There was clearly a feeling in some quarters that things had been allowed to drift under Tomasson and needed rectifying quickly. Eustace has clearly felt that MO and operated accordingly, setting up a side that puts substance over style, looking to pick up as many points in a short a period as possible.

Rovers named their oldest team in three-and-a-half years, and had Scott Wharton not got the nod over Ben Chrisene, then it would have been the first time since October 2016 they had gone without an Academy graduate in the starting line-up.

But where so much has changed in such a quick space of time, others have stayed the same, at least the feeling of a fragility in mindset.

There is little belief when Rovers go behind, and not now the same confidence when taking the lead as there once was. 

Ten of the 11 wins that Rovers have picked up this season have come when scoring first.

While it may not feel like it, they have managed 32 points from a possible 45 when scoring first, this only a fifth occasion in which they haven’t gone on to take maximum points when taking the lead. However, four of those have come since December 23.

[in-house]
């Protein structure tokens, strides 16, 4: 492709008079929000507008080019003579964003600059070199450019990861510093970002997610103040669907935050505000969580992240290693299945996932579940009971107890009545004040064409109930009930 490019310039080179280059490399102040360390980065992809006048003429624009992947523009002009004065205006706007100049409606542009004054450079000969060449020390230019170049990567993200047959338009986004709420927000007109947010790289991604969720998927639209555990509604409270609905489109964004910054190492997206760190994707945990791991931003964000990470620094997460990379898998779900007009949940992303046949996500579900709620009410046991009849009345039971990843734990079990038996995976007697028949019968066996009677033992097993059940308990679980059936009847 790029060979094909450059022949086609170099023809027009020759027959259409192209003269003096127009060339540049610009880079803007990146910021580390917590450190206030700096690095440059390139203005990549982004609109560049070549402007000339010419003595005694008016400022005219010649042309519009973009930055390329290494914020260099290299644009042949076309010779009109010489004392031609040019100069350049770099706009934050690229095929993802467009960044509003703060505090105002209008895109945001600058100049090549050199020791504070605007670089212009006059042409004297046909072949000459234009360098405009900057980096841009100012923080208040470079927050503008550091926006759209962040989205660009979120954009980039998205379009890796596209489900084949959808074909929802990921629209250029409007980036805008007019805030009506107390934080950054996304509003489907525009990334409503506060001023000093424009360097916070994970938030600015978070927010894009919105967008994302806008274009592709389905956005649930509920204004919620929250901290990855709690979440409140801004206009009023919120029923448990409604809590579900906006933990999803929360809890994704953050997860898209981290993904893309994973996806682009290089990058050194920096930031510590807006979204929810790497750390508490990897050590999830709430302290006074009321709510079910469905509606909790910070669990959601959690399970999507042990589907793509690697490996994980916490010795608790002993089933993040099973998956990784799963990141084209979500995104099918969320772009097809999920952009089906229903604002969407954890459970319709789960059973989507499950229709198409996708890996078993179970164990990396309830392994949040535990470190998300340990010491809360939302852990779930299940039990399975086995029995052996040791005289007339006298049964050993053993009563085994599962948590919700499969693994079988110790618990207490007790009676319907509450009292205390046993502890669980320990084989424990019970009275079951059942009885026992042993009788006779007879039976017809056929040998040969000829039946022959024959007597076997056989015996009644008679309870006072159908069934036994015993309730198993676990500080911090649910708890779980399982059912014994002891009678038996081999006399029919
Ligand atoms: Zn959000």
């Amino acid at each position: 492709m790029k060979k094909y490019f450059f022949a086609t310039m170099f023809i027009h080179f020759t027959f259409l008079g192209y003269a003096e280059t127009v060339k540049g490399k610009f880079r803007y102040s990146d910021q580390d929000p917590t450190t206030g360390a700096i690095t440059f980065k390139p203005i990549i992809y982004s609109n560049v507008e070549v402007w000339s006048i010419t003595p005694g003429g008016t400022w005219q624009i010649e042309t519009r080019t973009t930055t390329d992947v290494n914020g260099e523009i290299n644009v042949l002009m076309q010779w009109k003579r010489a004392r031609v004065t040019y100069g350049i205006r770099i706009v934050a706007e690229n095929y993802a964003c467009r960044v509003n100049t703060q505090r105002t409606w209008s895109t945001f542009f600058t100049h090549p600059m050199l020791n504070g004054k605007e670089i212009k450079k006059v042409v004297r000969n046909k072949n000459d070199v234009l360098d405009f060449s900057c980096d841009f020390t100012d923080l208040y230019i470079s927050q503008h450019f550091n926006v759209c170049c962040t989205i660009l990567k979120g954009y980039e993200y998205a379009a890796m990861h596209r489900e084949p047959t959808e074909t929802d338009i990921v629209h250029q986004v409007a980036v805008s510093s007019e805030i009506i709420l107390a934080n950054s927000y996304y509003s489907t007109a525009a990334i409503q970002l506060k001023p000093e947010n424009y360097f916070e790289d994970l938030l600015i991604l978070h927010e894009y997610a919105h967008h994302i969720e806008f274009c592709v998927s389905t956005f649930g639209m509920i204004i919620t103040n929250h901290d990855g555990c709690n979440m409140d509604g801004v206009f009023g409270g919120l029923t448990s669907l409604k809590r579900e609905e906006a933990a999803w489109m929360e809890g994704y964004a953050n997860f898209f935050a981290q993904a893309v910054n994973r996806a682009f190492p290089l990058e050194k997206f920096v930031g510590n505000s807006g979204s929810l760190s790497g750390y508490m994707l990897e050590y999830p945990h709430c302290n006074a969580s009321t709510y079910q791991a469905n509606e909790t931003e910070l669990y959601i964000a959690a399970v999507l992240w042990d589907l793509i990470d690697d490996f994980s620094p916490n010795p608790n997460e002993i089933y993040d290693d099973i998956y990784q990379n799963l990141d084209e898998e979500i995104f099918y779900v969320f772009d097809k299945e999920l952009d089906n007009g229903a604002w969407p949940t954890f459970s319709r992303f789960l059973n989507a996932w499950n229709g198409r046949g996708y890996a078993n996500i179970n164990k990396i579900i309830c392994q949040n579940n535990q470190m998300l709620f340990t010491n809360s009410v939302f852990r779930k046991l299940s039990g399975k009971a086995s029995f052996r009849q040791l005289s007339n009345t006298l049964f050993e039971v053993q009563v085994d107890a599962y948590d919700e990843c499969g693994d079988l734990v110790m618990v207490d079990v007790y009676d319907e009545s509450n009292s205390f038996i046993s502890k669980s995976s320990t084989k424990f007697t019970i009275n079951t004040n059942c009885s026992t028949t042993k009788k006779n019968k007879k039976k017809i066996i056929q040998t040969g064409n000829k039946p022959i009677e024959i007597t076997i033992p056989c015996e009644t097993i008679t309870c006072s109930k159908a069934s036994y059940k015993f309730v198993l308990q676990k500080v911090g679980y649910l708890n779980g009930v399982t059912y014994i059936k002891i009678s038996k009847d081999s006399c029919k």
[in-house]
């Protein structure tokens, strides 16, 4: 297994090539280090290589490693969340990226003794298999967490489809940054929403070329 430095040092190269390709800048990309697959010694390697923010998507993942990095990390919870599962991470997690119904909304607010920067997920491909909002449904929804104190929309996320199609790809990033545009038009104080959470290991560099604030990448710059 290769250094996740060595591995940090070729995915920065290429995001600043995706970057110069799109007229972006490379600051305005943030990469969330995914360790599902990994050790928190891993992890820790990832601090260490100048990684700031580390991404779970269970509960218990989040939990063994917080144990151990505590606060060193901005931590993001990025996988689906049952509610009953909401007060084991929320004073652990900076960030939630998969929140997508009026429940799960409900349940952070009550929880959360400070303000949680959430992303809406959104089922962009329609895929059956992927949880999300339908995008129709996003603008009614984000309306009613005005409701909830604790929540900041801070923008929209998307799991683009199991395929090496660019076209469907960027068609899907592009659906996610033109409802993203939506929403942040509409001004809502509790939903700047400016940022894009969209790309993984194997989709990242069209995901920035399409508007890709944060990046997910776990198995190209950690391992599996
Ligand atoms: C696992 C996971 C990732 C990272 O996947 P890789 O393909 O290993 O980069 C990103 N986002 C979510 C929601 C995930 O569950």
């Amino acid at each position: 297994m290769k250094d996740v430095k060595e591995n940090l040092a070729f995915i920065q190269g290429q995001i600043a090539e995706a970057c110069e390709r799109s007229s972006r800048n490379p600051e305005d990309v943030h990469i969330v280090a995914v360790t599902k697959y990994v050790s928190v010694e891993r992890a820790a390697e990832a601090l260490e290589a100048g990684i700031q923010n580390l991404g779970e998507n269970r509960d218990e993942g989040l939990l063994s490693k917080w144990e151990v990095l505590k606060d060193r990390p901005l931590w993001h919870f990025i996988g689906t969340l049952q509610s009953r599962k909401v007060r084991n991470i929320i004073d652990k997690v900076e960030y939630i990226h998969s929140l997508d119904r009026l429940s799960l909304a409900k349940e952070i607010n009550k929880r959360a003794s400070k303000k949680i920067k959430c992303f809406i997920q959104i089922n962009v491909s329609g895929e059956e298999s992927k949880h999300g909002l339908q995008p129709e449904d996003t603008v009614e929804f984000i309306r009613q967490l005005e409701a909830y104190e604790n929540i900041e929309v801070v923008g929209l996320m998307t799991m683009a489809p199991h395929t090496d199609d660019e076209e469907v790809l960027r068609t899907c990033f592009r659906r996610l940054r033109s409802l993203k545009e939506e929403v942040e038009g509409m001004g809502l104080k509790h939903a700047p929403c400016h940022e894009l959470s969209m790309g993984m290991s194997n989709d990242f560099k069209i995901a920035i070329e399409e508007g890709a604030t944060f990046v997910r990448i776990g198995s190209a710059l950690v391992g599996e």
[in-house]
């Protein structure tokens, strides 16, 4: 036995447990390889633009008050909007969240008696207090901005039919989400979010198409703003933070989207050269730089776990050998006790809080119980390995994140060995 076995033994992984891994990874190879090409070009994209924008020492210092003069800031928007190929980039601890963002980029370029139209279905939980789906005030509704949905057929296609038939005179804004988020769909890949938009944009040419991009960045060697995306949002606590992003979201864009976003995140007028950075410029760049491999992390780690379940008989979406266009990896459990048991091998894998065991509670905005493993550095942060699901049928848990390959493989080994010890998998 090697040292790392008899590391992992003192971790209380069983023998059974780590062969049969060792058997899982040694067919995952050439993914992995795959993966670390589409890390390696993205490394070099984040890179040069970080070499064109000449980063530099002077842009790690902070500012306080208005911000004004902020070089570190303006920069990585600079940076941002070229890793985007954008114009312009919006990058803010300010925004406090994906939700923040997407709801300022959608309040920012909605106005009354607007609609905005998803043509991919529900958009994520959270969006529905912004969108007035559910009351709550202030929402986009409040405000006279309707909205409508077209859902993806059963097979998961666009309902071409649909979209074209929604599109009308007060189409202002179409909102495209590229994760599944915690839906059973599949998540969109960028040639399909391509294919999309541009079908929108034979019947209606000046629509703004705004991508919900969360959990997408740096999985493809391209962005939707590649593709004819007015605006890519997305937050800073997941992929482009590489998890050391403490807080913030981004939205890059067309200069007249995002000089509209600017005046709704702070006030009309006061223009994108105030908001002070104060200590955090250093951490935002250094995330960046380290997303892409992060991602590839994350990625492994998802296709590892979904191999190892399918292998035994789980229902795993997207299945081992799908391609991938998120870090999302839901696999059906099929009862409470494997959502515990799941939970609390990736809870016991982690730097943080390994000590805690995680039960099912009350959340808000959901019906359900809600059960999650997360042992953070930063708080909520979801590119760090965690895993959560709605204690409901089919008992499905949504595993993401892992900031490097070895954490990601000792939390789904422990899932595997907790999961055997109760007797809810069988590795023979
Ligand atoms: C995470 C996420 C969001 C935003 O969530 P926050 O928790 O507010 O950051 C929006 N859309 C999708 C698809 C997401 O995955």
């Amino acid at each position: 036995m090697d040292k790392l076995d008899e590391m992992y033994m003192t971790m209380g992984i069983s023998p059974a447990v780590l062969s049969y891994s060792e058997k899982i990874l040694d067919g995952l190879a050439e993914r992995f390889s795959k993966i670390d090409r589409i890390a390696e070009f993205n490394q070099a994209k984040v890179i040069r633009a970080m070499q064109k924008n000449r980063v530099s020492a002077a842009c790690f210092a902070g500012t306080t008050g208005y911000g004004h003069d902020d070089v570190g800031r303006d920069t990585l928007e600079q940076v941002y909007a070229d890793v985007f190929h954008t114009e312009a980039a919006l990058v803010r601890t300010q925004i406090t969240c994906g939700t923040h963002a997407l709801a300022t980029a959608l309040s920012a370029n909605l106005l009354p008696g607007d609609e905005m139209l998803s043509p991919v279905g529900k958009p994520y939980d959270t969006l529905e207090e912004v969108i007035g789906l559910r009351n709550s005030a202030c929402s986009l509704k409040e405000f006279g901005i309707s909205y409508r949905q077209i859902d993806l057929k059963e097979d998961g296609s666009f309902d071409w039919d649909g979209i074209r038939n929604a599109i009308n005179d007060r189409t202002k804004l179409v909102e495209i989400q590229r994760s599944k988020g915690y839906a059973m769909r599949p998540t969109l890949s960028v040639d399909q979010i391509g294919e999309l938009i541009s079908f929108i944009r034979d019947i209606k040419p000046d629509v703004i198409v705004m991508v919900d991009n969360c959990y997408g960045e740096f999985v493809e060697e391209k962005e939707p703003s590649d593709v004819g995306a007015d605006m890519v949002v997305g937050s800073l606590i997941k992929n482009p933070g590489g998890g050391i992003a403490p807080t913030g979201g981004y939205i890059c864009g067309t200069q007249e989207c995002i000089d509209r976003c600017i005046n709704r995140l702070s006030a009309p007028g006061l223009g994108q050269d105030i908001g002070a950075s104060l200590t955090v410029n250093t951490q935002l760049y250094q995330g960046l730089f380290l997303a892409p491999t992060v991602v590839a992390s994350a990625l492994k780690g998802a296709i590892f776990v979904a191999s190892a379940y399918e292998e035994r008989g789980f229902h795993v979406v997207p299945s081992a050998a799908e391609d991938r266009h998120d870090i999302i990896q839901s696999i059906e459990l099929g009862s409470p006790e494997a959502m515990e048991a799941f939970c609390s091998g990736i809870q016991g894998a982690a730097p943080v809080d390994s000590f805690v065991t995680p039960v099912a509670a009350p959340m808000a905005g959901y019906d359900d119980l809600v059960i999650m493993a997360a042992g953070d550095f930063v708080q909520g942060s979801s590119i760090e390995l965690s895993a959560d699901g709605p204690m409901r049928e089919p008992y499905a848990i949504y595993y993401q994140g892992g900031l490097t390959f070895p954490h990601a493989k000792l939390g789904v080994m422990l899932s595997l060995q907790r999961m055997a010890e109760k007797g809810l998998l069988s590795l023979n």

Squandered leads are nothing new at Deepdale, so at least on this occasion Rovers managed to restrict any further damage in a second half which could be argued was quite a solid, professional display, with few alarms.

Without going all Tony Mowbray, I would admit to having not looked at the league table for some time. One look yesterday showed the points difference to the bottom three is too close for comfort, though the saving grace is the number of (poor) teams that are now becoming embroiled, and dragged in, by poor runs of results.

Four points from three games is about the same average as Rovers have been going over the course of the season, and similar from their remaining 14 games will be more than enough to keep them comfortably in the Championship.

Though avoiding an anxious April, where games look particularly tough, with a run of positive results would help take any stresses out of the situation. Then the hard work starts in the summer.